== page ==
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How to Ask Directions

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Asking directions travel tip

OAXACA, Mexico- Any traveler who moves without holding the gingerly hand of a tour company is going to have to ask directions to get somewhere at one time or another. I ask directions all day long. I like to walk, and, if walking in a particular direction to a particular place, asking directions is almost an invariable part of the process. I sometimes ask for directions so frequently that any people accompanying me often take me for being really lost.

But getting lost is precisely what I am trying to prevent.

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In small towns and villages, getting directions is often a simple affair — the landmarks are often clear, the options fewer. This travel tip is predominately for getting around cities.

I have grown a standard operating procedure for asking directions over the years. If I am going to a place that I know is over a couple turns away, I do not ask, “Where is ___?” No, I have found that this question just breeds a lot of blank stares and the suggestion that I should just take a taxi.

Not helpful.

Who really wants to explain to some babbling foreigner how to completely traverse their city on foot — a feat that most locals do not bother to even attempt?

People ride the bus; people take taxis.

Put the map away and ask directions like you've got a pair

How to ask directions

So when I ask locals for directions I say, “In what direction is _____ in?” I do this while holding both my arms up in the air with fingers alternately point in the two possible directions that I can go in. This makes it easy for the person I am asking to say, “This way” or “That way.” It is a vastly simpler exchange, much easier than having someone rattle down a list of directions that I may or may not be able to understand or in starting a big local debate as everyone within ear shot vies to tell me how to really get to where I am trying to go.

Pantomiming, “In what direction,” is also an easier thing to do when you are not able to communicate effectively in the local language, as the only thing you need to do is say the place name of where you are trying to go in a questioning tone and do the “this way or that way” hand motions outlined above.

The only drawback to this method is that it can only get you as far as the next turn. In point, “this way or that way” is an interrogative question of sorts, and any twists, turns, or corkscrews in the road cannot readily be communicated. With luck, the person you ask will walk out into the street with you and point out the next corner you need to turn at. But, ultimately, this method of asking directions demands you to ask frequently. I tend to ask someone at each major twist or turn in the route. So I walk for a little bit, request directions; walk for a bit more, ask again; go to a major intersection, ask, and on and on and on until I arrive at where I am trying to get to.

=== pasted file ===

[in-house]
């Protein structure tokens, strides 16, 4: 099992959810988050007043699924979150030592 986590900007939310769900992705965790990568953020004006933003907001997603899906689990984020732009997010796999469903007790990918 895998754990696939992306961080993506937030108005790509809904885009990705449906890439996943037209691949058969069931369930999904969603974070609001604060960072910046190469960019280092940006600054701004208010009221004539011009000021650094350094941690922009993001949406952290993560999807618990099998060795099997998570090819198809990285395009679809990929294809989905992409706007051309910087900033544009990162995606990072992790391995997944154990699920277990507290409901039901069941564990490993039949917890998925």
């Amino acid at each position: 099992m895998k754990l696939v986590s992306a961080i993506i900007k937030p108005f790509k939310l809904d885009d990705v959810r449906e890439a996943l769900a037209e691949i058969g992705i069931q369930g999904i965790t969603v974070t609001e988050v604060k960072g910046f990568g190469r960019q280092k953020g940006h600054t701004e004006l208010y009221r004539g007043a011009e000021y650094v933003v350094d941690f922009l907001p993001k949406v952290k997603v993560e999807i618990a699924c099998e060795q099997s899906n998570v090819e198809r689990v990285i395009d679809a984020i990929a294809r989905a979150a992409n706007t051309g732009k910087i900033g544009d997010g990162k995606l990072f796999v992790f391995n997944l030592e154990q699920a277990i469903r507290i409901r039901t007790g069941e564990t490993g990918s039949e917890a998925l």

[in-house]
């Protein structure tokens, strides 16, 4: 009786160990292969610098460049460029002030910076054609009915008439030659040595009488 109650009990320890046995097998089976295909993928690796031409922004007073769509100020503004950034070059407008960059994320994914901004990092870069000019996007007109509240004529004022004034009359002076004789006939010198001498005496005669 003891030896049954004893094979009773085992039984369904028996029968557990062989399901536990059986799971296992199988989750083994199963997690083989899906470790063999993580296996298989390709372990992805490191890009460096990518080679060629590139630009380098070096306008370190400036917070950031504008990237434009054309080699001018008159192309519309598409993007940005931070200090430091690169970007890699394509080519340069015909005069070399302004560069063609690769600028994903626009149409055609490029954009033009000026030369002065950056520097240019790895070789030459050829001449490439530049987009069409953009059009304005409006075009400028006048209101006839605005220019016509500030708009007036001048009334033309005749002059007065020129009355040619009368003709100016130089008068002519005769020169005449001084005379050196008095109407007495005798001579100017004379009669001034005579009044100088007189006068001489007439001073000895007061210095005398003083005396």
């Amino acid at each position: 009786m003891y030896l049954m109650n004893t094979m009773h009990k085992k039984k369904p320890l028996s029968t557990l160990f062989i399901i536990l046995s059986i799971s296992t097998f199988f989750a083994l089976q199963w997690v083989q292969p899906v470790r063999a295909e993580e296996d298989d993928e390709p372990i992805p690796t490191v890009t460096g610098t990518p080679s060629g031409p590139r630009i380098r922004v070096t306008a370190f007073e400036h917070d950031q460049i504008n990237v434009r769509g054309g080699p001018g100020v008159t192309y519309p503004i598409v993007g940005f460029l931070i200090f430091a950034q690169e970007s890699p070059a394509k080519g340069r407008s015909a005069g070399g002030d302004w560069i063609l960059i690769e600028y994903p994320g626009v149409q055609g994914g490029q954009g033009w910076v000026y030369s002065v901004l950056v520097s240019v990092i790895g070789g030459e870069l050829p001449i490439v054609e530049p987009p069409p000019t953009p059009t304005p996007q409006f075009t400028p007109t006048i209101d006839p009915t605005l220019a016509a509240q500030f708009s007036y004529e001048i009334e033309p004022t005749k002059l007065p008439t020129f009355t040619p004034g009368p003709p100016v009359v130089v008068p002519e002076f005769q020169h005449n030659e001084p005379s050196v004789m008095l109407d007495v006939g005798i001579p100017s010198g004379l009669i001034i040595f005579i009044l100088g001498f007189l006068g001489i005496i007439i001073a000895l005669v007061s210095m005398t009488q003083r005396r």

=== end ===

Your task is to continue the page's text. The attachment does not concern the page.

I think of this as a sort of traveler relay race: I take the baton from one local who tells me what way to go and I carry it to the next, and on and on.

Who to ask for directions

It is easy to find people to ask directions from. The streets of cities in much of the world are filled with people, and finding someone to ask directions of is often no challenge at all. I usually aim my requests for directions at people who are occupied with a stationary task. I ask people who are working or otherwise busy doing something, as it is not uncommon for someone with nothing else to do to try to show you the way — sometimes this is cool, sometimes it becomes a hassle, like if they want money from you for the service.

This travel tip seems incredibly simple to me, almost too base to publish, but I am publishing it because I often see tourists standing lost in the streets trying to orient themselves in vain on their little guidebook maps. They often look frustrated, confused, vulnerable. I have no idea why they don’t just turn to the crowd of locals that are right next to them and ask them how to get to where they are going (no, no, no, don’t show them the map, that will only worsen the situation!).

The only way that you can become lost in a city is if you don’t know where you are going. For every other circumstance, just put the map away, go into a shop, and ask the first person you see “this way or that way.”

What do you think? Good tip or not?

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Filed under: Navigation, Travel Strategy, Travel Tips

About the Author:

Wade Shepard is the founder and editor of Vagabond Journey. He has been traveling the world since 1999, through 76 countries. He is the author of the book, Ghost Cities of China, and contributes to Forbes, The Diplomat, the South China Morning Post, and other publications. has written 3054 posts on Vagabond Journey. Contact the author.

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